Guys i just purchased this network storage device, and i think i made the wrong choice. I would really need your help on answering some questions.
-Is it absolutely nesecary to implement raid on the drives installed? Cause i dont need RAID. I only care about utilizing 100% disk space of the drives, i dont want mirroring and backups and stuff.
-Does each drive need to be formatted upon insertion or can you have data on them. Cause 2 of the 4 Disks I intend to use,contain data and they're almost full. One of them has less than 8 GB disk space left.
-Are the drives reformatted on linux format? Does that meann i wasted 8 hours of my day formatting 2x1.5TB Seagate drives on NTFS format?
Please give me some hope, cause if what i fear is about to happen, that would be highly inconvenient.
1- Since you do not want RAID at all, you can always proceed with Linear Configuration. A linear disk configuration does not offer any data protection. If you lose a hard disk, data loss will occur. A linear configuration is similar to using multiple hard disks in a regular computer. Each disk is an independent entity, and the data on it is self-contained. You can add or remove the disks without affecting the other disks. All the available disk space is used for data.
If your storage system has only one disk, you must use a linear configuration. However, you can use a linear configuration for two, three, or four disks as well.
2- When you insert a drive, it is to be formatted for RAID rebuild or new configuration however I have not experimented with Linear Configuration as in your typical scenario however I do think you might not be able to access your existing data. I am not saying that it's impossible but I will check & revert to you on this one.
3- As for the volume & partition information:
Hope this answers your questions, as for the 2nd question, I will double check and revert you know, keep in touch for that.
Intel Go Green, Save The Environment!
I have tried to connect to the /public folder on an SS4200-E to no avail.
I tried both the CLI "mount -t nfs /ip-num/public /mnt" and variations thereof.
also tried using the Webmin gui interface. It seems that the nfs server on the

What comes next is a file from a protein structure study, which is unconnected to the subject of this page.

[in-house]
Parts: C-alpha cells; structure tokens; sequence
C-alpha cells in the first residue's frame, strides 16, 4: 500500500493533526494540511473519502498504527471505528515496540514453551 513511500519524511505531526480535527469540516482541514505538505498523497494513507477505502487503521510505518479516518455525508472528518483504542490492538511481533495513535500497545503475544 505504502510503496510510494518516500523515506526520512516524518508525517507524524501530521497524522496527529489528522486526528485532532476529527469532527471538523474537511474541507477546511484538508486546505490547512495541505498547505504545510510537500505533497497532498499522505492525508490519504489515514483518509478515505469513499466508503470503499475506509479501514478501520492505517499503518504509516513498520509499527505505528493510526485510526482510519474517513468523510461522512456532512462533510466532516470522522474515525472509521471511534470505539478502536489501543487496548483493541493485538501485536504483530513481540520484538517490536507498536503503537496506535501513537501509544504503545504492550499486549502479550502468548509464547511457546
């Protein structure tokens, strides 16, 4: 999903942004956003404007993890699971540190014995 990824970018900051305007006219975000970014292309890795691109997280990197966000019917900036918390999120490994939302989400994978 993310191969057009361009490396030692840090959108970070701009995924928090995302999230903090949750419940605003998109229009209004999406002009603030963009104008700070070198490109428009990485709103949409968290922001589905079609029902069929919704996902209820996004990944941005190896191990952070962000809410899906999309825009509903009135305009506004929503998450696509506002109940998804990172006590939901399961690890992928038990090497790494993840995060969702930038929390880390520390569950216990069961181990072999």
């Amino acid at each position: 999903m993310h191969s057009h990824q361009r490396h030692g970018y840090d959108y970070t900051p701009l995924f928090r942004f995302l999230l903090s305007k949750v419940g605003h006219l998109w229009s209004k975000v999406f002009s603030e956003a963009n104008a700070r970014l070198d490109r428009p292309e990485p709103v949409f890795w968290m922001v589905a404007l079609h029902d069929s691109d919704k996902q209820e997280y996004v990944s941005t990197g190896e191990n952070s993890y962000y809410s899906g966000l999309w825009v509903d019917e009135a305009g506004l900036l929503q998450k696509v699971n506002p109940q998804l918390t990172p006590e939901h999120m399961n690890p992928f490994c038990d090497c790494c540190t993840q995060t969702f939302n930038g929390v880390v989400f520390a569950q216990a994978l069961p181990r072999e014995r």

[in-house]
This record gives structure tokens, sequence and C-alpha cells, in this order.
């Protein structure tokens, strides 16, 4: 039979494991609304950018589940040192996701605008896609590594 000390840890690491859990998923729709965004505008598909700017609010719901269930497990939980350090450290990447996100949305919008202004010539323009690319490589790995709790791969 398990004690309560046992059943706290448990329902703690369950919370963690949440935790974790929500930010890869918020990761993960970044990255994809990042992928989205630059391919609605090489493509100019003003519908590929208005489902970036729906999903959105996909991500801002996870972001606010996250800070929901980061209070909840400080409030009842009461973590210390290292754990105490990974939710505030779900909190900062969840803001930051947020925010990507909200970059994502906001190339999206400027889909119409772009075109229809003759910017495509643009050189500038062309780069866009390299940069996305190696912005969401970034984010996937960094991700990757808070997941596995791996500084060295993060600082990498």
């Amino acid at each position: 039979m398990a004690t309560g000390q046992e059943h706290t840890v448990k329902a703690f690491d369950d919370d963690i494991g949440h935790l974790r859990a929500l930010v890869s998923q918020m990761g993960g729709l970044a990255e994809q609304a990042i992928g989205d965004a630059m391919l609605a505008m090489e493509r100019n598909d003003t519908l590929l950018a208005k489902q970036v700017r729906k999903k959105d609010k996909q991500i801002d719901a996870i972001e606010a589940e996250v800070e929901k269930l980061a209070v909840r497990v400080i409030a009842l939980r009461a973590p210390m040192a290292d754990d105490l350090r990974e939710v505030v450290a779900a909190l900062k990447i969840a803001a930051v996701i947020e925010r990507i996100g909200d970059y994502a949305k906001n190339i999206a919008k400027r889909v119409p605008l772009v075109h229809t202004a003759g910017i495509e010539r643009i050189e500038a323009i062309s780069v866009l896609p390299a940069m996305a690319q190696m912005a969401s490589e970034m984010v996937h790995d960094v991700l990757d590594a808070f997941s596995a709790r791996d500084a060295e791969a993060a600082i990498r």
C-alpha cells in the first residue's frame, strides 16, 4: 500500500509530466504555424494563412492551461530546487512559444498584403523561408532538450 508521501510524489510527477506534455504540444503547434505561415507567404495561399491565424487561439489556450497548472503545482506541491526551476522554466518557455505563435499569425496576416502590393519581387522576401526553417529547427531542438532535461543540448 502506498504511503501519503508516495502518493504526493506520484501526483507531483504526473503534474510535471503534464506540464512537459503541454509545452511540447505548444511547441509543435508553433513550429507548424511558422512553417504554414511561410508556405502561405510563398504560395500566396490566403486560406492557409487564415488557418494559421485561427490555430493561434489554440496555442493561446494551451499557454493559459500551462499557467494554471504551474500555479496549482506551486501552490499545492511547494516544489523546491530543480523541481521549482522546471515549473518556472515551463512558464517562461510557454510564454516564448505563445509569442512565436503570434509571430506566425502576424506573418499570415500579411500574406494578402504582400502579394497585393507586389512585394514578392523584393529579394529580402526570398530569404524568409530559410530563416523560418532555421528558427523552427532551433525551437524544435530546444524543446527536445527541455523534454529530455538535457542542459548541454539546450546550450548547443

device can't be seen/found.
- I am upgraded to the latest firmware on the intel site.
- I enabled nfs in the network services.
- I am trying to connect from an UBUNTU 8.04 SERVER running
LAMP + Webmin/Virtualmin.
Is the nfs server functional?
OK, I can report that the nfs server is indeed functional. I used a Windows nfs browser
and found out the share name format is nfs://ip-addr/mnt/soho_storage/samba/shares/shared_folder_name
so in linux you would do:
>mount.nfs /192.168.1.x/mnt/soho_storage/samba/shares/your_shared_folder_name /your_mount_point
I still get a permission error on my linux server but I was able to browse using the Windows NFS browser.
Good to know and thank you for the update Oak.
Yes Flash I know Rock is talking about SS4200-E and I gave him an update on that. SS4000-E has been discontinued long time back and in this case, Rock wanted help regarding SS4200-E.
Rock, I checked and Linear RAID configurations in SS4200-E is not possible at the moment.
Thank you everyone for pitching in and thank you for using Intel.
Intel Go Green, Save The Environment!
- well or you can always get the SS4200-EHW(or take out the installed DOM) without preinstalled intel OS and put some OS on and just use it as a normal computer on network for storage as anyway it is based on a desktop mainboard..what was it 845 chipset or something like that? Well I know for that case the only advantage of this system would be that it has a little bit nice looking chassis(depends on point of view):).
- well the advanced option would be just adjust the linux OS that is running on that storage. Come on guys, it's just linux and you can do everything with it (if you find out how to get all 'permisions');)
- well I know the RAID 0 option is really risky..I would personally never use it for any data I would like to have..when it crashes you can just forget your data, but when a non-raid disk crashes you can recover it always at home easily. So RAID 0 just for something where you need amazing transfer speeds but the data is not important or always easily recoverable.
nfs is working just fine here. I'm actually using autofs on Ubuntu Karmic. Note that Paths to NFS Shared Folders are in the following form: /nfs/SharedFolderName (This is mentioned in the gui somewhere)
So to follow your example, try this: sudo mount -t nfs /ip-num/nfs/SharedFolderName /mnt/SharedFolderName
The /mnt/SharedFolderName must exist.
Then, try to access the share as a regular user, not root.
Let us know how it goes.